As I sat here composing this blog, it struck me that we just don’t have much time for creativity anymore. Between our work, families, electronics, and other obligations, creativity gets lost in the shuffle. Women especially have historically been stifled due to the time they don’t have. Martha Freud was said to have laid out Sigmund’s clothes every morning. She would even put toothpaste on his toothbrush. George Sand worked late at night to not cut into her time spent on family obligations. Francine Prose carved out writing time during certain times. Mainly in between the departure and arrival of her children to and from school.
Cooking, cleaning, child-rearing, jobs and more have prevented us from really expressing ourselves. Especially creatively through art, music, or writing. Additionally, it can affect our jobs. It hampers our ability to problem-solve. Including thinking outside the box for creative solutions. Even famous musicians, who have a natural creative ability, have problems finding the time to create their art. Notably, Patti Scialfa, Bruce Springsteen’s wife, for example. She mentioned in an interview how difficult it was for her to write the music for her solo album. Her family life kept interfering and demanding her time in a way that never affected Bruce. It struck me, it’s not that we don’t have creative and talented people in our everyday lives. It’s that we don’t have the time or make the time for that creativity to flow.
Now, with more and more men realizing they need to take part in household duties, they too are experiencing the time crunch. Becoming more of a social norm, taking time for ourselves is represented as a selfish act. However, by not taking the “me time” we deserve, we’re choking out the part of our brain that thrives on creative thinking and problem-solving. Which are both necessary for getting into that “state of flow”. Psychologist Mihaly Csikszentmihalyi is famed for identifying “state of flow”. It’s the “the peak human experience when someone is so absorbed in a meaningful task that time disappears”. Mihaly believes that this state is necessary to create anything of value.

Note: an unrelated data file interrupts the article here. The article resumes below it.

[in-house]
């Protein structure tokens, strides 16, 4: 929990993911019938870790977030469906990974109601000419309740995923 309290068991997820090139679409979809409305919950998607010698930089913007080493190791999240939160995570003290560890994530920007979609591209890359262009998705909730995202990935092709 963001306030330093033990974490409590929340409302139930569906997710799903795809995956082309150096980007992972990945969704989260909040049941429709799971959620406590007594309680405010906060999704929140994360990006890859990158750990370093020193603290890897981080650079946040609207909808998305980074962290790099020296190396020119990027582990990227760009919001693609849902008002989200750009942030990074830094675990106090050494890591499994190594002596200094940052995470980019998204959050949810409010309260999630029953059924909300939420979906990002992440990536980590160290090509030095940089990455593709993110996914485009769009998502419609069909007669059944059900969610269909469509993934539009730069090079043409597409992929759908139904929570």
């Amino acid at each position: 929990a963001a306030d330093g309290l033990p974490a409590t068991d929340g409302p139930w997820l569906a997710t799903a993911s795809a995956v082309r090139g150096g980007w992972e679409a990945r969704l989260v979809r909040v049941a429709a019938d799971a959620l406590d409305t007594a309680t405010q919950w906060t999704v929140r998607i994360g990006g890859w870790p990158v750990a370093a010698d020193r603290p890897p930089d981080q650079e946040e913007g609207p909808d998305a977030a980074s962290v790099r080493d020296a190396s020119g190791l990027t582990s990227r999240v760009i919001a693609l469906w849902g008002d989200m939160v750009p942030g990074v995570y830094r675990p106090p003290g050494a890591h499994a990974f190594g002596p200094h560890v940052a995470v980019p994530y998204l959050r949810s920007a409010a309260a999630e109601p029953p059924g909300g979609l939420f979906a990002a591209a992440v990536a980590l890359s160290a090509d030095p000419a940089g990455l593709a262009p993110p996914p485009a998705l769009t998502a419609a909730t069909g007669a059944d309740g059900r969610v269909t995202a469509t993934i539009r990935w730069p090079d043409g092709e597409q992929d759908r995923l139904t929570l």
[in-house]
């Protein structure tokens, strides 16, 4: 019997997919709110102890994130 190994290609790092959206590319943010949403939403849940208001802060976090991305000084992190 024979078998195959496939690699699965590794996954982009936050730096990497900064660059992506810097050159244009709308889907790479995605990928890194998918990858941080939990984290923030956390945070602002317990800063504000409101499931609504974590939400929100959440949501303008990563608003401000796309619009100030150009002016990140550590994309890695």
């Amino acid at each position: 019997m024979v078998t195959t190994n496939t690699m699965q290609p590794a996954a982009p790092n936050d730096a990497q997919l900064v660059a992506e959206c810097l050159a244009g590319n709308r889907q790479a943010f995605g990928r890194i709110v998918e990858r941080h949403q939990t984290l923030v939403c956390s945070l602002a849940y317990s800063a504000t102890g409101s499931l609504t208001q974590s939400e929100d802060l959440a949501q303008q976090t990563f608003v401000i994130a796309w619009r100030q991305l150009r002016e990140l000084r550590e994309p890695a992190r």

Imagine what would happen if we all just decided to take that time for ourselves? What if we were able to unlock that creative problem-solver we each have inside of us? In fact, science has proven that making a point of taking short, intentional breaks. These breaks can help you tap into your best thinking. Taking a “brain break” can help you be more creative and productive at work and at home.
Value In Quiet Time
According to Katherine Davies, CEO and Founder of the nonprofit giving service IQUACU, “The enormous value of taking quiet time for a work break is the removal of all your usual daily noise, distractions, tasks and responsibilities. You give yourself time to unwind and rest and create space to think of creative ideas in a quieter mind. It’s a great opportunity to bring clarity to an idea, and deep thought as to how to best bring it to the world.”
Article by DR. PATRICK PORTER